Speaking at ICSS-UNODC meeting at the UN Crime Congress, top experts from sport, government and finance have urged governments to introduce legislation that recognises match-fixing as a global crime. To mark the opening of the event, a new partnership between the International Centre for Sport Security (ICSS) and the United Nations Office on Drugs and Crime (UNODC) was announced, which will see the two organisations work together to strengthen cross-border investigations and prosecutions into match-fixing and the manipulation of sports competitions.
Witnessed by H.E Abdullah bin Nasser bin Khalifa Al Thani (Prime Minister of the State of Qatar and Minister of Interior), the agreement between the ICSS and UNODC will be an important step towards governments recognising match-fixing as a global crime, which experts called for throughout the event. Speaking on the opening panel, Lord Moynihan, Member of the British House of Lords and author of the UK Governance of Sport Bill said: “The agreement between the ICSS and UNODC is exceptionally important. I think international cooperation and agreements like this one are vital but they are impeded without effective domestic legislation, which must be synchronised at an international level.”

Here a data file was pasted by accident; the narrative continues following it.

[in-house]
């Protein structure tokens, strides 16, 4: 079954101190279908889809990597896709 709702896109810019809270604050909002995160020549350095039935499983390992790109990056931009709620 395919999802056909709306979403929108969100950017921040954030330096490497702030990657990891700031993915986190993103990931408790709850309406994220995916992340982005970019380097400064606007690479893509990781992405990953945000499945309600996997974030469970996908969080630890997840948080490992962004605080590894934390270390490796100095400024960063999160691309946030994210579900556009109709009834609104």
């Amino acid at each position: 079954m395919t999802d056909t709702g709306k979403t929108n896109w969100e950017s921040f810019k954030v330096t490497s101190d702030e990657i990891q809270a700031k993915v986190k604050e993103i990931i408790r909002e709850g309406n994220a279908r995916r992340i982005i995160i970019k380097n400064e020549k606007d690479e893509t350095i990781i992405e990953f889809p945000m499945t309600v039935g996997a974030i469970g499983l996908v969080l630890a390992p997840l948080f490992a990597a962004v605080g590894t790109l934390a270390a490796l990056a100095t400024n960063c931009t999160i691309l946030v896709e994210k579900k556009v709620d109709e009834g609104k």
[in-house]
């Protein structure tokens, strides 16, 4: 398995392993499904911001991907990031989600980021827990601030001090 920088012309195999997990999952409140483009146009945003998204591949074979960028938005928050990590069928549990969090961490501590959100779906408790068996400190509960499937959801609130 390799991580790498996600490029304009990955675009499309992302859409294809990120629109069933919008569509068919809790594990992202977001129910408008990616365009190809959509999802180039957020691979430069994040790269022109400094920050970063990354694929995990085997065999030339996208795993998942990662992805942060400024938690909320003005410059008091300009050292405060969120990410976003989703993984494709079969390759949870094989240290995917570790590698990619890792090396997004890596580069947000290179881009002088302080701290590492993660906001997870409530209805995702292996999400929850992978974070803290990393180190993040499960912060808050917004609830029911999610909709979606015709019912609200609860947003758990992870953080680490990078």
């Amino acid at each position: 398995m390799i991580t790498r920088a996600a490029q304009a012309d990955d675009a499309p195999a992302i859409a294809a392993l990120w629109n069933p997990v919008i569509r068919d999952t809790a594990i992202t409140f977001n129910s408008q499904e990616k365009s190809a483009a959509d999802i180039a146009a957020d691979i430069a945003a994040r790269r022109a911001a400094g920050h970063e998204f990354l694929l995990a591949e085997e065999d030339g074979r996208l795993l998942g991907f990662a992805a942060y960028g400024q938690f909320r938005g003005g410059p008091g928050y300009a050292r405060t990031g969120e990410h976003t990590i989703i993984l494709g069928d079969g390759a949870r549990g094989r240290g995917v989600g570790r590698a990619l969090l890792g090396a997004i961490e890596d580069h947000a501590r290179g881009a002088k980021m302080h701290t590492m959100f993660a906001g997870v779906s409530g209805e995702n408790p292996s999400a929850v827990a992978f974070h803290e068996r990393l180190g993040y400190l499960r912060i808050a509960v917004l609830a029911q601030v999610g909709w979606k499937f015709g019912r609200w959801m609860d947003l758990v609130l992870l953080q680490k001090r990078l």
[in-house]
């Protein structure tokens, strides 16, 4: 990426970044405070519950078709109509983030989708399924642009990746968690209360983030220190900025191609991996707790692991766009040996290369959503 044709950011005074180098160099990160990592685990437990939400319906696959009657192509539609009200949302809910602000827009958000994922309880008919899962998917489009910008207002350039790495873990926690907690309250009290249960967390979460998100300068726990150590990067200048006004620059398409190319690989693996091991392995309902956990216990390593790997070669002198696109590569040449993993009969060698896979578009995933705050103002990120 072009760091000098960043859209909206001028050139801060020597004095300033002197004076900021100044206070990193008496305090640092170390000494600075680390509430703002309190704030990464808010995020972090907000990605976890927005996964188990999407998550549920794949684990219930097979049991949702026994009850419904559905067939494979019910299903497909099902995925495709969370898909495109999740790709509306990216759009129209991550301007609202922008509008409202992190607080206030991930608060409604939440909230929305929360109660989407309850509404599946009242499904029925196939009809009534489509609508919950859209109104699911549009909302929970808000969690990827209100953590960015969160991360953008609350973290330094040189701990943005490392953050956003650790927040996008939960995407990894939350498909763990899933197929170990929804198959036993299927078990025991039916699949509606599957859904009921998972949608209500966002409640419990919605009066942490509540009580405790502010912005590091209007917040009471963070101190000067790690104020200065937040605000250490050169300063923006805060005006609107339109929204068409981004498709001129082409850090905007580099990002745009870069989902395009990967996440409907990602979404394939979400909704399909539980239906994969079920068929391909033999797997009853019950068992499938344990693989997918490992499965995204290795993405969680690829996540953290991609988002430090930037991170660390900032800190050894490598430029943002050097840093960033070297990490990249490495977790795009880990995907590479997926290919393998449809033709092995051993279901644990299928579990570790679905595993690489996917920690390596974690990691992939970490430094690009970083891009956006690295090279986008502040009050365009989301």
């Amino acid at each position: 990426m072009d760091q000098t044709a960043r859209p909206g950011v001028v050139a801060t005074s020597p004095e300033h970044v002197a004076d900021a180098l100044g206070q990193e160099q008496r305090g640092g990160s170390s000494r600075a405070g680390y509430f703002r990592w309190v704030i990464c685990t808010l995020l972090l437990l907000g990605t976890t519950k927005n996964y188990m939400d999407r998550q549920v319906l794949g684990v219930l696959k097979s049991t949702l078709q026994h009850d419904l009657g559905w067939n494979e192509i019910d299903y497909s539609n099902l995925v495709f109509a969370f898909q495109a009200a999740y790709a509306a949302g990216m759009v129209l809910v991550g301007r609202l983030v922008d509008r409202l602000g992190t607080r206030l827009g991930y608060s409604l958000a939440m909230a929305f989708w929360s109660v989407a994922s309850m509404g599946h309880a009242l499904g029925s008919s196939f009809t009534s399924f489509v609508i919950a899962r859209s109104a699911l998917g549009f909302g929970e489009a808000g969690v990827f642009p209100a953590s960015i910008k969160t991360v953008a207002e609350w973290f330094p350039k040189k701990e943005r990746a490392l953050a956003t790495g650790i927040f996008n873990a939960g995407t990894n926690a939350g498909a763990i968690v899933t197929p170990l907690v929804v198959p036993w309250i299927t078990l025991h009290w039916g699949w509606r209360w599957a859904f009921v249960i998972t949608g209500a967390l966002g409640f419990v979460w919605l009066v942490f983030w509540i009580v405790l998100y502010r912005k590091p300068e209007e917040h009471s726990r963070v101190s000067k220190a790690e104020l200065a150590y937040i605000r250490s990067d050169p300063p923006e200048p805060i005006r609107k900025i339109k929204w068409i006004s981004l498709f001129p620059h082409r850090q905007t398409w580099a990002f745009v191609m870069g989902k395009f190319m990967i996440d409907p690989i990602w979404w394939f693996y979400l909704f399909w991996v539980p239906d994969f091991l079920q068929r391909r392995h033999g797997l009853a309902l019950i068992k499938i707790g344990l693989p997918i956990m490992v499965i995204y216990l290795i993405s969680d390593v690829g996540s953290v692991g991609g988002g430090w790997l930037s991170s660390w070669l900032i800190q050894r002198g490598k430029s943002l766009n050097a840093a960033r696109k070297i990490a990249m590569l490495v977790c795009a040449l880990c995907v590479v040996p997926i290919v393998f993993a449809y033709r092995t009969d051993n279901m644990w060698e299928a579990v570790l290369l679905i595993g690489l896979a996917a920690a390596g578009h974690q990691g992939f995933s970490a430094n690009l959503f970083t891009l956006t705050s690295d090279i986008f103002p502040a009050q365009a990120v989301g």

Whilst praising the Council of Europe Convention on the Manipulation of Sports Competitions, Moynihan added: “We need the ICSS and UNODC to continue working with governments around the world to ensure best practice in delivering consistent national legislation to fight match-fixing and corruption in sport because, if it isn’t consistent, it will simply fail to address what is a global challenge.”
Building on the findings of the Sorbonne-ICSS Report, which estimated that the size of the sport betting market is estimated to be between €800-900 billion, Patrick Jay, Independent Betting Expert and former Director of Trading at the Hong Kong Jockey Club, revealed that he estimated that the illegal sports betting market is now worth as much as US$1 trillion.